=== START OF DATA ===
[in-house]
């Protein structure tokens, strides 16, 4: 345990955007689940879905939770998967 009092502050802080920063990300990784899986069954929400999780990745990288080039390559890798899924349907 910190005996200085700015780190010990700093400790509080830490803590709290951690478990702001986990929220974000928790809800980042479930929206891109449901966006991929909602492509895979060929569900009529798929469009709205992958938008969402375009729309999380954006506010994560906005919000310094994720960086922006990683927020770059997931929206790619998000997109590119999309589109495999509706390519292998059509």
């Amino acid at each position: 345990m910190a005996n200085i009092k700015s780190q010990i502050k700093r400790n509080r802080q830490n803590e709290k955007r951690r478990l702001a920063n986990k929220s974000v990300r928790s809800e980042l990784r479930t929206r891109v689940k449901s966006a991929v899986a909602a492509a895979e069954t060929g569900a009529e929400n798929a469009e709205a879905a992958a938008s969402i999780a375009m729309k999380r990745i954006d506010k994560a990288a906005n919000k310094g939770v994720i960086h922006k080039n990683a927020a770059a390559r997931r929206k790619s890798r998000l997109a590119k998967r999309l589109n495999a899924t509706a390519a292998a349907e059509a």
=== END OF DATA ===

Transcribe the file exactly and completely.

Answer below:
[in-house]
């Protein structure tokens, strides 16, 4: 345990955007689940879905939770998967 009092502050802080920063990300990784899986069954929400999780990745990288080039390559890798899924349907 910190005996200085700015780190010990700093400790509080830490803590709290951690478990702001986990929220974000928790809800980042479930929206891109449901966006991929909602492509895979060929569900009529798929469009709205992958938008969402375009729309999380954006506010994560906005919000310094994720960086922006990683927020770059997931929206790619998000997109590119999309589109495999509706390519292998059509």
């Amino acid at each position: 345990m910190a005996n200085i009092k700015s780190q010990i502050k700093r400790n509080r802080q830490n803590e709290k955007r951690r478990l702001a920063n986990k929220s974000v990300r928790s809800e980042l990784r479930t929206r891109v689940k449901s966006a991929v899986a909602a492509a895979e069954t060929g569900a009529e929400n798929a469009e709205a879905a992958a938008s969402i999780a375009m729309k999380r990745i954006d506010k994560a990288a906005n919000k310094g939770v994720i960086h922006k080039n990683a927020a770059a390559r997931r929206k790619s890798r998000l997109a590119k998967r999309l589109n495999a899924t509706a390519a292998a349907e059509a």